This volcano affected several flights in 1997 and 1998. Although
damage was minor in most cases, one flight crew experienced significantly
reduced visibility for landing and had to look through the flight
deck side windows to taxi after landing. In addition, the airport
in Mexico City was closed for up to 24 hr on several occasions during
subsequent intermittent eruptions.
RESOURCES AVAILABLE TO HELP AVOID ASH ENCOUNTERS
Although some information about volcanic eruptions has been available
for many years, the aviation industry and volcanological community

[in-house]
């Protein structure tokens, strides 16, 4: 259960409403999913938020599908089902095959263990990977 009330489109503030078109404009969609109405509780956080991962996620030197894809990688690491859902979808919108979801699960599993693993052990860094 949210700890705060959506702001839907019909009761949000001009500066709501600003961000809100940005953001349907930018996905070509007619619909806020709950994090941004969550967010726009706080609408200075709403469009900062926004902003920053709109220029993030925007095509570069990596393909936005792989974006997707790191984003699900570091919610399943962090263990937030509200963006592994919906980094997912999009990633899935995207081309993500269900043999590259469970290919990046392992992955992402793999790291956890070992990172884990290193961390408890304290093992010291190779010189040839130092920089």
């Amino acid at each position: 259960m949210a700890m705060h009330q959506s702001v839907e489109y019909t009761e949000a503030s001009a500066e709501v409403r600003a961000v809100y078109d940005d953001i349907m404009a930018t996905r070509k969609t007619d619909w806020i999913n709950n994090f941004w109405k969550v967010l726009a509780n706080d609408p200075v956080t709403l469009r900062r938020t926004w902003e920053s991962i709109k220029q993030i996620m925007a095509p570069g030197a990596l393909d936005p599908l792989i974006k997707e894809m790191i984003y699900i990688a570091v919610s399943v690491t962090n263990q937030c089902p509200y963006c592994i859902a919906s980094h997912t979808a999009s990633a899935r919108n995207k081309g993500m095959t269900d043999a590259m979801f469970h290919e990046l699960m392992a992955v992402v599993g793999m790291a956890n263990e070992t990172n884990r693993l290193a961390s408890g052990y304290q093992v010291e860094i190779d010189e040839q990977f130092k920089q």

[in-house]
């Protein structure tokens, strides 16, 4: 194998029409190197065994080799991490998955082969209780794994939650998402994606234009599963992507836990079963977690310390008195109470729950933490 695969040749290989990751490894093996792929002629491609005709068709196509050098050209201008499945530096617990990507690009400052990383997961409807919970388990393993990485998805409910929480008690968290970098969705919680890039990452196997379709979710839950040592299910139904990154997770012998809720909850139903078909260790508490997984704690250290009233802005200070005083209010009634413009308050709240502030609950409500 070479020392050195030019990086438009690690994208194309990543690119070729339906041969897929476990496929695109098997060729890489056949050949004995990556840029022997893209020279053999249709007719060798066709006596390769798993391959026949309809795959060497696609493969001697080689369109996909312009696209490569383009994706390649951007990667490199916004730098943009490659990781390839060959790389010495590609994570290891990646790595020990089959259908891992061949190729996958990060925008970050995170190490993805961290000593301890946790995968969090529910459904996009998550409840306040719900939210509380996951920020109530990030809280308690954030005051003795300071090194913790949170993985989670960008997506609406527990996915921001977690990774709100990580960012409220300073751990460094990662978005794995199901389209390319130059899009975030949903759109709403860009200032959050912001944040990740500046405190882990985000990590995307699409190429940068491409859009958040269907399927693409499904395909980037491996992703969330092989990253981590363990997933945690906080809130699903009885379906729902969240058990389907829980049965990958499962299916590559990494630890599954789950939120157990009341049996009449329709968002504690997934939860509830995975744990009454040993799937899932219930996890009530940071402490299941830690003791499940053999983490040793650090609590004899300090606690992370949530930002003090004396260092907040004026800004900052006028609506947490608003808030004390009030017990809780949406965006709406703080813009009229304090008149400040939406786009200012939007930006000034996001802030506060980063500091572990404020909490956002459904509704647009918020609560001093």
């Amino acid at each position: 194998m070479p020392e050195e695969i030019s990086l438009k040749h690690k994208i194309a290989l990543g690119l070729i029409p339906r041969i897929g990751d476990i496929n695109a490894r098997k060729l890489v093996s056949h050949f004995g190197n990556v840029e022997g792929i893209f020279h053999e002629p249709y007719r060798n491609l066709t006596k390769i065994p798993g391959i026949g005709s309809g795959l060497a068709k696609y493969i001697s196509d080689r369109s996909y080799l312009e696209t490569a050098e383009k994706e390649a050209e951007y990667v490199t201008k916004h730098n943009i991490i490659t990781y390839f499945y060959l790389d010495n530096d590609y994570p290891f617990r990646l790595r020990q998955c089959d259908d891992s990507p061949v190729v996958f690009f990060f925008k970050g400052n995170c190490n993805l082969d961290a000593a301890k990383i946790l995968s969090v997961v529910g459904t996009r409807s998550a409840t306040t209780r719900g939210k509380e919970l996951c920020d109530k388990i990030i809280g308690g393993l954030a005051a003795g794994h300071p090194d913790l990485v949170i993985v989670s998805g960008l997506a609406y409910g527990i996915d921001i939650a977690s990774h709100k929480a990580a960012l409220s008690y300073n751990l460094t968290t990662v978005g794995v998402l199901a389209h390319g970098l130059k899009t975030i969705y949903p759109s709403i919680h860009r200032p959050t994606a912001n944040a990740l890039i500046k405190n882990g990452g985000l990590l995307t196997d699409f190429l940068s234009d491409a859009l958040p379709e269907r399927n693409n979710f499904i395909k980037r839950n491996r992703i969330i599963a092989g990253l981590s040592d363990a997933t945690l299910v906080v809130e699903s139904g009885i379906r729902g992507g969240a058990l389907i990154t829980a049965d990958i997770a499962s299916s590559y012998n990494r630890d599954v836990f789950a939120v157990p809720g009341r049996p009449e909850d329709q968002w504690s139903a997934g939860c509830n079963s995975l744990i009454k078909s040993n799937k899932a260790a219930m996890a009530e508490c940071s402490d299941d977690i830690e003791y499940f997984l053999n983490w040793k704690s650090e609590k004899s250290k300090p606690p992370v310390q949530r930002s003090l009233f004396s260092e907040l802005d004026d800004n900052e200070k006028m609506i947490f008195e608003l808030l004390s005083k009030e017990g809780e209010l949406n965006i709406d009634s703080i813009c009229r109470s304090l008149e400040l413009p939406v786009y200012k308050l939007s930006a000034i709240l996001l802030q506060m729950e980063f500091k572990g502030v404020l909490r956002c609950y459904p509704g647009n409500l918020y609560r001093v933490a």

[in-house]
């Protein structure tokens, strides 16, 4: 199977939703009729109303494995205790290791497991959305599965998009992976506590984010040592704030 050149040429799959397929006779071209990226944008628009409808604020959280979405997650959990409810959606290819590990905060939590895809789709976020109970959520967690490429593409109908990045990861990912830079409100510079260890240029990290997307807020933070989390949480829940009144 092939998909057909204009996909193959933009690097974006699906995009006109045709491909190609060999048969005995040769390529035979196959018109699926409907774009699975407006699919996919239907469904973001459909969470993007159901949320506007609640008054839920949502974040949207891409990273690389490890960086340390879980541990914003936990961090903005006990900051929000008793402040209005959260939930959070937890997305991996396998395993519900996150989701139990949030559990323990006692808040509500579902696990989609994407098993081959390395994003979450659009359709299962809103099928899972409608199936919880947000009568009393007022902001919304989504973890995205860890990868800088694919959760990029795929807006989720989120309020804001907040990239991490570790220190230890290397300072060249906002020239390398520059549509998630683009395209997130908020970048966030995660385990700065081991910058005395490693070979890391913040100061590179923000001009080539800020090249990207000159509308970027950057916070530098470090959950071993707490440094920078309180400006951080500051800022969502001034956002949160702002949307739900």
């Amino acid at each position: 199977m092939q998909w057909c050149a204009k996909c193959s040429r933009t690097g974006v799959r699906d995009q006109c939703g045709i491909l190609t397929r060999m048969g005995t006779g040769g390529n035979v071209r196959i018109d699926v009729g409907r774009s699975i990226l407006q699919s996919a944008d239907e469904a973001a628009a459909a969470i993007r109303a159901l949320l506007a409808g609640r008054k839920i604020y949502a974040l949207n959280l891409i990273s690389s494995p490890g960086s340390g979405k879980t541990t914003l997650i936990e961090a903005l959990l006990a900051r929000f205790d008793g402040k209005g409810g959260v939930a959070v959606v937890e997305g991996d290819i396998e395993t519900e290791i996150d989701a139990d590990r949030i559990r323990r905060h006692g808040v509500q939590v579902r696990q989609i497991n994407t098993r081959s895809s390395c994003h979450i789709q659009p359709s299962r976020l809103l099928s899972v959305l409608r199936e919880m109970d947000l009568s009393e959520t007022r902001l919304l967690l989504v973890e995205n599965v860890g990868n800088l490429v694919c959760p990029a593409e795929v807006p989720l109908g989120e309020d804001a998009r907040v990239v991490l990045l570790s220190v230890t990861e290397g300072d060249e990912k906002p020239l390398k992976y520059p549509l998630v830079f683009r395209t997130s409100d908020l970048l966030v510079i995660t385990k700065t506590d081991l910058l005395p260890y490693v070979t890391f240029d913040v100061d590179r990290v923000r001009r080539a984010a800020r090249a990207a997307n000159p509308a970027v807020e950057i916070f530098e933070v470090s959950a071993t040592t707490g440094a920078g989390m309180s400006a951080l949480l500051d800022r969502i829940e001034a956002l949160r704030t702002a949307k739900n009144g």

began a joint effort to find ways to avoid future encounters after
the Mt. Redoubt eruption. At an international conference in Seattle,
Washington, in July 1991, aviation industry members, meteorologists,
and volcano scientists gathered to determine what volcano event
information the aviation industry needed, how this information could
be distributed, and who or which agencies should distribute it.
The International Civil Aviation Organization (ICAO) had laid much
of the foundation for the volcanic ash issue through its Volcanic
Ash Warnings Study Group; see “ICAO
Activities on Volcanic Ash.”
of the outcomes of this initial meeting is the availability of today’s
Volcanic Ash Advisory Centers (VAAC). The VAACs provide an important
link among volcano observatories, meteorological agencies, air traffic
control centers, and operators. A total of nine VAACs observe and
report on a particular region of the world (fig.